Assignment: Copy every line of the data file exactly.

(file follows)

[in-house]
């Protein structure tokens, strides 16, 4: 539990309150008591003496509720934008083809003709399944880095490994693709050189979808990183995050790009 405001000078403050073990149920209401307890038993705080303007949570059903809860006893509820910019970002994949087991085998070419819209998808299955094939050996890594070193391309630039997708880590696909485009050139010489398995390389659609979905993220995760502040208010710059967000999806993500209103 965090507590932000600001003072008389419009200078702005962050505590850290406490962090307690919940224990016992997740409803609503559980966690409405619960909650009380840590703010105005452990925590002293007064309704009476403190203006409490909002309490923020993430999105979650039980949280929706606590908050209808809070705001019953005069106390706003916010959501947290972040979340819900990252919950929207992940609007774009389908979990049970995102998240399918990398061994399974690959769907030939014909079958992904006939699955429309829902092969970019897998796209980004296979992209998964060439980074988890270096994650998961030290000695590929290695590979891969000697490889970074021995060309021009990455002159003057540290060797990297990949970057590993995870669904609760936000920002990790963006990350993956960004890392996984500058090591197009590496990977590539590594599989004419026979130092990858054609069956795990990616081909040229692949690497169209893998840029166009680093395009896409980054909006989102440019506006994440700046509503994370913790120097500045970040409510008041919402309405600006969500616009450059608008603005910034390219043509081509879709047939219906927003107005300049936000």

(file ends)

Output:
[in-house]
């Protein structure tokens, strides 16, 4: 539990309150008591003496509720934008083809003709399944880095490994693709050189979808990183995050790009 405001000078403050073990149920209401307890038993705080303007949570059903809860006893509820910019970002994949087991085998070419819209998808299955094939050996890594070193391309630039997708880590696909485009050139010489398995390389659609979905993220995760502040208010710059967000999806993500209103 965090507590932000600001003072008389419009200078702005962050505590850290406490962090307690919940224990016992997740409803609503559980966690409405619960909650009380840590703010105005452990925590002293007064309704009476403190203006409490909002309490923020993430999105979650039980949280929706606590908050209808809070705001019953005069106390706003916010959501947290972040979340819900990252919950929207992940609007774009389908979990049970995102998240399918990398061994399974690959769907030939014909079958992904006939699955429309829902092969970019897998796209980004296979992209998964060439980074988890270096994650998961030290000695590929290695590979891969000697490889970074021995060309021009990455002159003057540290060797990297990949970057590993995870669904609760936000920002990790963006990350993956960004890392996984500058090591197009590496990977590539590594599989004419026979130092990858054609069956795990990616081909040229692949690497169209893998840029166009680093395009896409980054909006989102440019506006994440700046509503994370913790120097500045970040409510008041919402309405600006969500616009450059608008603005910034390219043509081509879709047939219906927003107005300049936000």